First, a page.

REVUP Your Potential - Hilda Gan

hr potential Jun 01, 2021
Mark Struczewski, Hilda Gan

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Hilda Gan is a serial entrepreneur who successfully built her HR Consulting business based on creating a Best Workplace in Canada with her husband (which was top 10 twice). The Connect with REVUP approach is a result of that success.

Mark Struczewski
Hilda Gan. Welcome to the show.

Hilda Gan
Thank you, Mark. A pleasure to be here.

Mark Struczewski
You know, what's funny is I always ask my guests: If you have a complicated last name, let me know how to say it. And you said, Gan, like can like, man, so I don't think I can mess that up. But I bet you get people calling you Hilda Gun, don't you?

Hilda Gan
Gone? Gan, gone? I'm going, really, there are just three letters to it.

Mark Struczewski
How could they possibly mess it up? Anyways, I'm thrilled you're here. Why don't you take about 20 seconds or so to tell us who you are and what you do?

Hilda Gan
Well, I'm a human resources specialist, particularly in work culture, and I have a passion for helping businesses really understand people and the assets that people do, creating strong foundations. It's based on the success my husband and I had, we had an engineering company that grew to 125 people, seven offices across Canada. And we became an engineering firm, and we became one of the best workplaces in Canada, top 10 twice. And you know, engineers, they're good technically. But, you know, maybe the people skills are not quite so honed. So to become a best workplace in Canada means my husband had an idea. We created it. And we hired the people that really built a place where people love to come to work, and they loved the challenges that they were getting in their professional lives.

Mark Struczewski
Now, this month, because now this is June 1, I will turn 56 years old, I don't like to say turn because I'm not like milk turning sour, I'm celebrating birthday number 56. But I remember back in the 70s and 80s. When I was growing up, engineers were like in their short-sleeved dress shirts with the pocket protector and these weird glasses. Has that evolved? Are they more hip-looking now?

Hilda Gan
I think they still care about just being earthy, right? I remember being in an event. That was a safety event. So there were engineers, and there was me in the engineering business. They were wearing corduroy suits, the women were wearing black and white and green and I thought oh my god, you know, very, very conservative. I mean, they're there they run the full gamut, you know, there are those that are, are very, very conscious about what they wear. And they're really good. And then there's another thing, I'm not here to dress up, I'm here to feel comfortable. And I'm here to solve problems. And that's what they do. So it's evolving, but it's more or less the same. And COVID COVID means everybody's earthy, like, I've got very earthy pants right now.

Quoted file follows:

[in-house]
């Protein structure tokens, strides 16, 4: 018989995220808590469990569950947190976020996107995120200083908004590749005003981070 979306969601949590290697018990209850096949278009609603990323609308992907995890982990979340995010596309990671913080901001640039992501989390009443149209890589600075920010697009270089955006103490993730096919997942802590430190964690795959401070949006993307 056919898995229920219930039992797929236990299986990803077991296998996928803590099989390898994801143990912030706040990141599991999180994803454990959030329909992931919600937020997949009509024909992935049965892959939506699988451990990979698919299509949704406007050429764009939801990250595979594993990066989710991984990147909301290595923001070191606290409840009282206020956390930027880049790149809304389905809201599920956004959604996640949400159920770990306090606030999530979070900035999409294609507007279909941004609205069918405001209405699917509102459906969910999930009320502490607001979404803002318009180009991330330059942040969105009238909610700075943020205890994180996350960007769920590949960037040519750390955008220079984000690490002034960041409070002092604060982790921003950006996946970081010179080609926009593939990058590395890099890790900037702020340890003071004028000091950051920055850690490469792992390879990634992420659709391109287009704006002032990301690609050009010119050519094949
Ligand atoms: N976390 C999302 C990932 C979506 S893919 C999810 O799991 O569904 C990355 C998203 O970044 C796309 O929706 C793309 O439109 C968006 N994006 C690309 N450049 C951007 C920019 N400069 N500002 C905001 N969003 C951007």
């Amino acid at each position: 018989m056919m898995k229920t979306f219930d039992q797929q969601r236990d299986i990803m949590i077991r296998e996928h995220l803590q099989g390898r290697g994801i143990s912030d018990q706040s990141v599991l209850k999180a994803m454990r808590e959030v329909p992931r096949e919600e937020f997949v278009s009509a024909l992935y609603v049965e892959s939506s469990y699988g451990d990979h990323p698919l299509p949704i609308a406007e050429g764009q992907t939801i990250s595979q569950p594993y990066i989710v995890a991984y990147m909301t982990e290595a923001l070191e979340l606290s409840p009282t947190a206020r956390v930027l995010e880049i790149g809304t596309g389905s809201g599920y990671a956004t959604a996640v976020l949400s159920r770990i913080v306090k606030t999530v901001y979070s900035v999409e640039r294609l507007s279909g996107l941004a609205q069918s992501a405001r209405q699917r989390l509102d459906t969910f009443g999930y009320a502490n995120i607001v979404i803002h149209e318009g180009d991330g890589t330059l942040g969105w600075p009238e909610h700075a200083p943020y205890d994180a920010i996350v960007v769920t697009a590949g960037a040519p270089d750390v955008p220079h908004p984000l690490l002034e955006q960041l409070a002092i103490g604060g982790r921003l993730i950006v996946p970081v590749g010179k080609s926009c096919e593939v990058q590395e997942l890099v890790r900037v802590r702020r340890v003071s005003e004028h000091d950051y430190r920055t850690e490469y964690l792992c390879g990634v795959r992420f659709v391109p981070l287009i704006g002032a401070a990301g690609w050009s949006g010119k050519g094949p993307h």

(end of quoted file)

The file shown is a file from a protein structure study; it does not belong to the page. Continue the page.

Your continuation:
Mridu Parikh
Well, I'm the same way. About six months before COVID hit, I made a decision. I made a corporate decision for my company of one that'd be me. And I said I'm not doing the suits anymore. I'm not doing the dress shoes. I show up in a polo shirt, jeans, and sneakers. Because I realized, are you buying what's between my ears? Or are you buying my wardrobe? And guess what? Not a single person said anything about it. So I was out wearing this suit. And no one cared what I was wearing. I mean, I'm sure if I came up you know rip shirt and jeans and looking filthy. They would say that's too extreme, but nobody cared. People want to hire someone who can help them move the ball forward. And I'm so glad that we're becoming, to use your word, more earthy, we're becoming, this is who I am. And I want to be comfortable when I'm on stage for 60-90 minutes or 2 hours. I want to be comfortable. I don't want to feel like I'm in a straightjacket. So I'm glad to see that things are evolving. So let's talk about HR in the world of COVID. Because this all started in February, March of 2020. Here we are in June 2021. A lot of America has reopened up I know a lot of the other places in the world have not; some people are working home remotely, temporarily. Some are permanently. So how do you see the HR landscape in the world of COVID?

Hilda Gan